Apnea: The Sleeper's Worst Nightmare

Not so long ago, irritable, unproductive, and anxious sorts were simply regarded as grouches, laggards, and jerks. Now, growing numbers of us brandish medical diagnoses and pop record quantities of new drugs to battle depression, attention deficit disorder (ADD), and anxiety.

There's a chance, though, that some of us simply need more sleep. Increasingly, sleep specialists are discovering simple cases of sleep apnea--a blockage of the air pipe that disrupts sleep--among patients who are on medication for depression and ADD. This means that some people, adults as well as children, are taking drugs for the brain when what they really need is air in the lungs.

An estimated 5% of American adults, and 3% of children, suffer from sleep apnea. With each apnea episode, sleepers literally stop breathing, sometimes for as long as three minutes, until the body wakes them up for air. In severe cases, people are awakened hundreds of times during the night. Often, they don't remember these sleep interruptions. Doctors suspect that sleep apnea episodes trigger thousands of nighttime deaths, including heart attacks. And sleep apnea, along with other sleep disorders, certainly contributes to accidents, both in the workplace and on the road. According to the Journal of the American Medical Assn., 13% of automobile deaths are caused by people who fall asleep at the wheel.

GOES UNDIAGNOSED. Unfortunately, the symptoms--depression, sleepiness, grouch-iness--hardly distinguish victims of sleep apnea from the rest of humanity. That's why an estimated 90% of sleep apnea cases go undiagnosed. It's a "nighttime phantom," according to Jerry Halberstadt, who wrote a book by that name on the subject. Only now, according to Halberstadt, is the disorder making its way into standard medical curricula. Symptoms include morning headaches, loss of memory, high blood pressure, impotence, bedwetting, and irregular heartbeat. The American Sleep Apnea Assn. (202 293-3650) offers a newsletter, information about the various medical options and a list of local support groups. Or you can visit SleepNet's Web site (www.sleepnet.com) for more information.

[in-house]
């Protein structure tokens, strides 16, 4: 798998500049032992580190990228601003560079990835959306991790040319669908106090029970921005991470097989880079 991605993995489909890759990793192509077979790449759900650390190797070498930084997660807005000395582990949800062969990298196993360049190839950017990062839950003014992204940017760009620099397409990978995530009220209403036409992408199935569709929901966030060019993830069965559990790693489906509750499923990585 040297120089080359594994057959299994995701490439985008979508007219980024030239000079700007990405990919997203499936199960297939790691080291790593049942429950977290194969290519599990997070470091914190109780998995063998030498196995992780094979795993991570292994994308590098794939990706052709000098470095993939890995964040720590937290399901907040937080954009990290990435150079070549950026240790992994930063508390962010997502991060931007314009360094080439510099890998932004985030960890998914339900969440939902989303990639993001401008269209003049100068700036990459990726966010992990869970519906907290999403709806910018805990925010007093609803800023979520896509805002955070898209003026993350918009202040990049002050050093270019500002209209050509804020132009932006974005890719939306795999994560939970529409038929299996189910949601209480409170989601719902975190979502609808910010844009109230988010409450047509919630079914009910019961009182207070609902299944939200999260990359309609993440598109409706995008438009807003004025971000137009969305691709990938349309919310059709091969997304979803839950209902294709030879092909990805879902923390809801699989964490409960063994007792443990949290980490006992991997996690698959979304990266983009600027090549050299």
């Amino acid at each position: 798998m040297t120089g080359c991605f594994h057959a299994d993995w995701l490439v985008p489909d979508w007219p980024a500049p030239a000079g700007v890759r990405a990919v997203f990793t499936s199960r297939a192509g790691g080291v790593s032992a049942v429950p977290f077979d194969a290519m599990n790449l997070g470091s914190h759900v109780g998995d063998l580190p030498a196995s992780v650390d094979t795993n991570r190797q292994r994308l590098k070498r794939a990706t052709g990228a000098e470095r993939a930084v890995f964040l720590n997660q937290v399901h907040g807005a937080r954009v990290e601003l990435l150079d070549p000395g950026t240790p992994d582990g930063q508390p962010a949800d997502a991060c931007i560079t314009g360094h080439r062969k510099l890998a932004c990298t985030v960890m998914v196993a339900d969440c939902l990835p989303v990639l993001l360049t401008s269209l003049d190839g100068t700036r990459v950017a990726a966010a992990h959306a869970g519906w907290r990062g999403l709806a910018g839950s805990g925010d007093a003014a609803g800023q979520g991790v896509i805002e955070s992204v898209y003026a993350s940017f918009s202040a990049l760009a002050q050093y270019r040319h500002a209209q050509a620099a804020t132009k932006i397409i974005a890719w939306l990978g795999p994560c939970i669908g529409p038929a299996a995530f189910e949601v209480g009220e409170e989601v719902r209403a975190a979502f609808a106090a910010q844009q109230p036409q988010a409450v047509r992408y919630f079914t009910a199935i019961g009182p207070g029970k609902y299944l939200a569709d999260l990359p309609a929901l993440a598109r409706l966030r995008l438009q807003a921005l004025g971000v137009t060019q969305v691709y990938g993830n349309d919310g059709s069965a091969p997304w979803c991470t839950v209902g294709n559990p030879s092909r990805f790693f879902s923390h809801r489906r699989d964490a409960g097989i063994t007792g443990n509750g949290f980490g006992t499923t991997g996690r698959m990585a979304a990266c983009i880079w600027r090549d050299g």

Fortunately, sleep apnea does sound one loud alarm: Its victims usually snore. It is not a gentle, rhythmic snoring, but fitful and harsh, with long pauses (when the sleeper's not breathing) and violent starts (when the brain calls out for air). Apnea is caused by an excess of tissue at the back of the throat, which blocks the air passage. It is more likely to affect people who are overweight or suffer from allergies. Kids with oversized tonsils also are vulnerable. Other causes are anomalies in the throat or mandible, which shut down the wind at night.

Determining whether you suffer from the disorder is difficult. If you suspect apnea, visit your primary-care physician and push for a sleep test referral. Keep in mind that many doctors are slow to diagnose the condition of sleep apnea because they receive minimal training in sleep disorders in medical school. It may require some persistence to persuade your doctor to authorize such a test. "You almost have to drag them to get a referral," says Joseph Lavallee, a sleep apnea patient and chairman of the Manchester (N.H.) chapter of Awake, a sleep-apnea support group.